What all of this translates to in today's world is a very smart dog, easily bored, and often amused by our silly demands! To train a Malamute, you have to be smart enough to stay one step ahead of them, and interesting enough to keep their attention!! When you've felt the return of love and affection from such a dog....it's beyond words...
Here are a few things I was warned about when I first got into Malamutes:
Malamutes dig. Some dig small holes, some would make the sewer company's job easier! (Mine only occasionally dig a small hole in the back lawn, usually when hunting snakes or bugs)-
Malamutes hunt. I agree...yes, they do. Anything small and fast-moving is potential prey.
Malamutes shed. WOW, do they shed!!
Malamutes LOVE the cold weather. As long as it's not a cold RAIN, or sleet (which could be just as dangerous for their health to be left out in as ours)- but they love snow, can't get enough of it...
Malamutes need a JOB to do. ABSOLUTELY! A bored Malamute is a destructive Malamute! This can be a big job, such as a daily sledding excursion, or a smaller one, such as a daily walk and some training sessions- whatever it takes to burn energy and exercise the mind!
Malamutes need a strong pack order. Again- YES! As a primitive dog, Mals behave and read body language much as would a wild canine- they respect a kind but firm and fair leader. A Mal will not tolerate over-rough or abusive treatment- they will either "shut down", or react defensively and violently. I don't blame them. Treat your Malamute right, and they will treat you right.
Malamutes HATE repetition. Make training fun and interesting, don't waste time rehashing something they've already done right- they'll get bored and disinterested, fast.
Malamutes have a great sense of humor. Much of the time, they use this against us, not for us...but it is still often funny, and unlike many other dogs, Mals seem to enjoy being laughed AT as much as being laughed WITH! Nothing will teach you humility like training a Malamute...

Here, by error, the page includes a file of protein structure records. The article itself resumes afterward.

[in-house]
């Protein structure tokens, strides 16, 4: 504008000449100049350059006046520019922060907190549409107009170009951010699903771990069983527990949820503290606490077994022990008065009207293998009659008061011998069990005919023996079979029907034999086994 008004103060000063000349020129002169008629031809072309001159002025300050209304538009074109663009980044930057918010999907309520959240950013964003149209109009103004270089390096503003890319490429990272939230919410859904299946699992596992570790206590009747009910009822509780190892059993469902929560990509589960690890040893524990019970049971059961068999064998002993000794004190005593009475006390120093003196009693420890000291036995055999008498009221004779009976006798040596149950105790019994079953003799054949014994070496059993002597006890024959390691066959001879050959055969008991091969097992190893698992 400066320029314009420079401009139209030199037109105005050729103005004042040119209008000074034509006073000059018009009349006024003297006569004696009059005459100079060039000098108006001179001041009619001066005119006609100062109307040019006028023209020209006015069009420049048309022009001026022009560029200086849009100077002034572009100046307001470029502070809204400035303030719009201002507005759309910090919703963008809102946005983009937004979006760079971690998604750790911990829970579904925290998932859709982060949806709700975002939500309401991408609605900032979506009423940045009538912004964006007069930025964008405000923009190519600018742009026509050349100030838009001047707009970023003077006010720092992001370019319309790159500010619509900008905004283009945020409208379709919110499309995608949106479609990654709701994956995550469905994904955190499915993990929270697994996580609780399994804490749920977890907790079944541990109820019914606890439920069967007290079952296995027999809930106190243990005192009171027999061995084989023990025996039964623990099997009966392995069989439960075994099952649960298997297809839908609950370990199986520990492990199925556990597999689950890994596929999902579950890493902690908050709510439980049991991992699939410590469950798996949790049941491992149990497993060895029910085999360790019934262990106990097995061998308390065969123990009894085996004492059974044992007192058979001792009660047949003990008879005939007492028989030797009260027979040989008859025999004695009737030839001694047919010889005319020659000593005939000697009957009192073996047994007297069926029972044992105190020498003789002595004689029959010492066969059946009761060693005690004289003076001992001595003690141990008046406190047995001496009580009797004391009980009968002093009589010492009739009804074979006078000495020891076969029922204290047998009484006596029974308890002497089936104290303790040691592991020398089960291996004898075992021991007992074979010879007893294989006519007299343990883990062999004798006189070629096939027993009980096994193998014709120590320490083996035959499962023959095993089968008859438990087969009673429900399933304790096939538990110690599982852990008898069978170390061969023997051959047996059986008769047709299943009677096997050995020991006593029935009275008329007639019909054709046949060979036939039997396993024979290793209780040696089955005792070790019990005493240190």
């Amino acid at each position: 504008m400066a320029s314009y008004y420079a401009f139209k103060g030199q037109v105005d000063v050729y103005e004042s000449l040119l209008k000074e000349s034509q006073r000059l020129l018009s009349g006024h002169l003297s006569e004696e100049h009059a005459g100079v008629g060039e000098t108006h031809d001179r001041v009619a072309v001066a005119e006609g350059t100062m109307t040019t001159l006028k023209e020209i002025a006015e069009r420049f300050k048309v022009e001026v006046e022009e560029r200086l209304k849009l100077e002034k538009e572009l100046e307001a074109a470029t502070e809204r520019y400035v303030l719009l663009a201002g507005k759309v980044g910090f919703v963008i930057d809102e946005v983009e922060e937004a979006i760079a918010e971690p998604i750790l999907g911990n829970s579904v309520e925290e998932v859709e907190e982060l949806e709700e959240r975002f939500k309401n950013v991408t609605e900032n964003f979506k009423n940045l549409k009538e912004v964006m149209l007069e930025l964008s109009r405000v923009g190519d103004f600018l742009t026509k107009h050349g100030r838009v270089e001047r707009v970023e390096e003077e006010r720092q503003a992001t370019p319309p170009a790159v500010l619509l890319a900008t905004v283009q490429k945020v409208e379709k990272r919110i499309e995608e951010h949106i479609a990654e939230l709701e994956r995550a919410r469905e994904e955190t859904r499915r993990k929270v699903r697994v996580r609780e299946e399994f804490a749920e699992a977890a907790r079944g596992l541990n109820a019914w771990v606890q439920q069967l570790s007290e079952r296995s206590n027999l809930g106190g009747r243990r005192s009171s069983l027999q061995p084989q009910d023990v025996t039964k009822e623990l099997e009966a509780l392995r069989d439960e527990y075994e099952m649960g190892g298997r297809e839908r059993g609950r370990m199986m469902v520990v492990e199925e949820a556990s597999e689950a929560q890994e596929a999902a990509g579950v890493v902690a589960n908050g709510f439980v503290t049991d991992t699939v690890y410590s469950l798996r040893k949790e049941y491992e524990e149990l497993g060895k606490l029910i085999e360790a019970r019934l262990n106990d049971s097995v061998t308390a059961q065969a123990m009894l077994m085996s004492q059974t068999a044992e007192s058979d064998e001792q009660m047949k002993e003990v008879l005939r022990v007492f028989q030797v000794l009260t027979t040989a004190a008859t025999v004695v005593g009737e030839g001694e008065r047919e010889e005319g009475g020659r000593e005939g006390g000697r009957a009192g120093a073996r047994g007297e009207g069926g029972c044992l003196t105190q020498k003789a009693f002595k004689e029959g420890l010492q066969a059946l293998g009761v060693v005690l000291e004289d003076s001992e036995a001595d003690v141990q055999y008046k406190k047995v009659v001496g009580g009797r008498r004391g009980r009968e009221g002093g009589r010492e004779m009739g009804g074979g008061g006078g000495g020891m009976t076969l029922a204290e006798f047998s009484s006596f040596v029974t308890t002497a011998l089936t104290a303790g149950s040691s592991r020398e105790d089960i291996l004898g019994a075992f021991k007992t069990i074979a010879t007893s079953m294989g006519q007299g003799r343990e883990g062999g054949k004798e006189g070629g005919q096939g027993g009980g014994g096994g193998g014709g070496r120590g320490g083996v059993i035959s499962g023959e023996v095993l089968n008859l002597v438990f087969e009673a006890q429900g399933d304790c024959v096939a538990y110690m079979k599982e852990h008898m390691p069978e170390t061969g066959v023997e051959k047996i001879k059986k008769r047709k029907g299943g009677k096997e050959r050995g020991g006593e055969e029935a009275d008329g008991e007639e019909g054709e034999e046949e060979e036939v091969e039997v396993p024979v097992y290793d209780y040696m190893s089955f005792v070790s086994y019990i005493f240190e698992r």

Food is the all-consuming priority of Malamutes. For many, this is exactly the case- perhaps some instinct drives them to eat ANYTHING even remotely edible- you never know when you might eat again! This can be a dangerous thing- we have to make sure to keep our homes and yards picked up and free from anything our dogs could pick up and swallow- just because WE know it's not food- our Mals will likely try it anyway...
To learn more about Alaskan Malamutes, we'd like to recommend the following books and periodicals: The Alaskan Malamute; Yesterday & Today The New Complete Alaskan Malamute New Owner's Guide to Alaskan Malamutes This is the Alaskan Malamute
Also, there is The Alaskan Malamute Annual (see www.hoflin.com for this) And, The Alaskan Malamute Club of America's monthly newsletter (subscriptions can be obtained through the AMCA website, at www.alaskanmalamute.org
There are also a few places to learn on the internet, such as the Malamute-L group list. There are many people on this list with a great deal of experience in training Malamutes to be wonderful family members.